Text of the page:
3.6 Inclusion Criteria

Expected time: 1 hour

Criteria

Inclusion criteria are the specific factors or characteristics that define whether a fetus or neonate with a congenital anomaly is included in the surveillance programme. Inclusion criteria are set by individual programmes and most likely will vary between programmes and countries.

Exclusion criteria are the specific factors or characteristics that define whether a fetus or neonate should not be considered as a case in the surveillance programme.

Possible responses:

  • Age at diagnosis
  • Type of pregnancy outcome
  • Birth weight/gestational age at delivery
  • Maternal residence

Possible response:

  • To define the source population in which the cases occur

Age at Diagnosis

Age at diagnosis is a critical component of the case definition. Many countries may have different age inclusion criteria. The higher the age threshold, the greater the ability to identify additional anomalies. This is especially true for internal congenital anomalies that might not be evident at birth, such as heart defects. The higher the age threshold, the greater a programme’s expense because additional resources may be needed for follow-up. Spontaneous abortions should not be included in the numerator or in the denominator. It will be hard to identify congenital anomalies in most spontaneous abortions and almost impossible to have a denominator for them.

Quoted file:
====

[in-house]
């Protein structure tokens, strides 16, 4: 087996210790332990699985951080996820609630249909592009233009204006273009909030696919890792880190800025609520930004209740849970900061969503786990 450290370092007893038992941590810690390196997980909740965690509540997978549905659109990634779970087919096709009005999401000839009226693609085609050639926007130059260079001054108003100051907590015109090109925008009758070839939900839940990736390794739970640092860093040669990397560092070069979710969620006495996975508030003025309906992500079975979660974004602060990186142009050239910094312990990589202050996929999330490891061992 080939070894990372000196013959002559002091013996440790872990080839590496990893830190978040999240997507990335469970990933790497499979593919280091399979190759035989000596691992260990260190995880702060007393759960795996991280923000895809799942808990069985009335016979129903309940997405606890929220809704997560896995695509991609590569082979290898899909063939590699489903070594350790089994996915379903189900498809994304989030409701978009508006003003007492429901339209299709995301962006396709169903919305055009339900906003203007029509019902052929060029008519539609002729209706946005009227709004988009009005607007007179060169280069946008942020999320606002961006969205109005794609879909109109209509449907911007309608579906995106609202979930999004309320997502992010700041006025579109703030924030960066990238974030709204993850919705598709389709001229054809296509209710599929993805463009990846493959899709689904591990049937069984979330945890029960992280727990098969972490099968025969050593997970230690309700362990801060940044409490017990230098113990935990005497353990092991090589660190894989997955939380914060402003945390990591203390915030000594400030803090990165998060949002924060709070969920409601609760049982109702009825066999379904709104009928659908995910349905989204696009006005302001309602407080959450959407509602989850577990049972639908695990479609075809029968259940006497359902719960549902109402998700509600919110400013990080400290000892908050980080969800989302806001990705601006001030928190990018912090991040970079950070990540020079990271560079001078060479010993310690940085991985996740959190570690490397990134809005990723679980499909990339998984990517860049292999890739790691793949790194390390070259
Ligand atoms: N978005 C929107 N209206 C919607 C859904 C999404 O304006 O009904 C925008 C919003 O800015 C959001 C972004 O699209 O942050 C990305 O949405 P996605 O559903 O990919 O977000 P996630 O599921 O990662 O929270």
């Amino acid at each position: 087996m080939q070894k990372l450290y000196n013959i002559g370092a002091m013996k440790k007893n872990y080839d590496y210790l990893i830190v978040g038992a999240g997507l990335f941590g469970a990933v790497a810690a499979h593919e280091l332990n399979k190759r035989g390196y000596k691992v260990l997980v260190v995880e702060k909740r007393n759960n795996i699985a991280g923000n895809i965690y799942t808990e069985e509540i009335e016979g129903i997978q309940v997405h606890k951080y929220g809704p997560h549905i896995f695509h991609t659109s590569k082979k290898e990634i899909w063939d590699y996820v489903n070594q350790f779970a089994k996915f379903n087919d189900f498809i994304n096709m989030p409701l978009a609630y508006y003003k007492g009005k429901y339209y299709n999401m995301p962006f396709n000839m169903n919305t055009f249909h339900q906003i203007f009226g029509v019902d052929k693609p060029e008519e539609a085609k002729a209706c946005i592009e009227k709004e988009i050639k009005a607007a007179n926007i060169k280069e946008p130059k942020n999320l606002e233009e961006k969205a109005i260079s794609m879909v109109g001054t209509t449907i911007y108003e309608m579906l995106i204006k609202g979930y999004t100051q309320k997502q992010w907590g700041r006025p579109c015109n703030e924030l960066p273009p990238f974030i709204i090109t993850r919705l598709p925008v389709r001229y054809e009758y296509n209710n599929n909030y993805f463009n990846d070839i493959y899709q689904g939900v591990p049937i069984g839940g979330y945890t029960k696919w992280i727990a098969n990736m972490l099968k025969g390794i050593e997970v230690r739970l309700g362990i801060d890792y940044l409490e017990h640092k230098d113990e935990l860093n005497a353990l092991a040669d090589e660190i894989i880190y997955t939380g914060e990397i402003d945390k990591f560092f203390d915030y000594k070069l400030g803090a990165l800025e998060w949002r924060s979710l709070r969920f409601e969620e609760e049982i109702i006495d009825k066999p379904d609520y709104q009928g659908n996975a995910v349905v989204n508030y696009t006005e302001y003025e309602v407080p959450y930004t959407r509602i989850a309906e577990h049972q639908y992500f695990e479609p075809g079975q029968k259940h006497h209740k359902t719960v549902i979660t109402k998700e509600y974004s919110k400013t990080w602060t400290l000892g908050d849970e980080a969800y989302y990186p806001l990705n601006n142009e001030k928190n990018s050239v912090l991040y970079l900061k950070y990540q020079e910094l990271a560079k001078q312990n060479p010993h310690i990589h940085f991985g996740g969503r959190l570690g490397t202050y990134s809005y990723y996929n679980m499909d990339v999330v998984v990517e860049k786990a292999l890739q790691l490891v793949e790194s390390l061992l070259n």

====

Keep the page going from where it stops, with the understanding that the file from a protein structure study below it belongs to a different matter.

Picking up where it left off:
Group Discussion 3.4

Please look at the following graph, showing an example of how age at diagnosis has been used. Researchers examined the age at diagnosis for all congenital anomalies reported to the Western Australian Birth Defects Registry from 2000 to 2001.

Fig. 3.2. Cumulative percentage of cases of major congenital anomalies by age at first diagnosis

Source: reproduced by permission of the publisher from Bower et al., 2010 (13 ).

Possible responses:

  • Nearly 60% of all major congenital anomalies reported to this registry programme are diagnosed during the first week, nearly 70% during the first month, nearly 90% during the first year, and nearly 100% by the sixth year of life.
  • Prenatal diagnosis is not able to identify all congenital anomalies.
  • The congenital anomalies that take longer to identify are probably not visible at birth.
  • It is important to notice that most congenital anomalies are captured in the first year of life.
  • This graph is for all congenital anomalies under surveillance and reported to the programme; if it only included external congenital anomalies, the graph would probably look very different.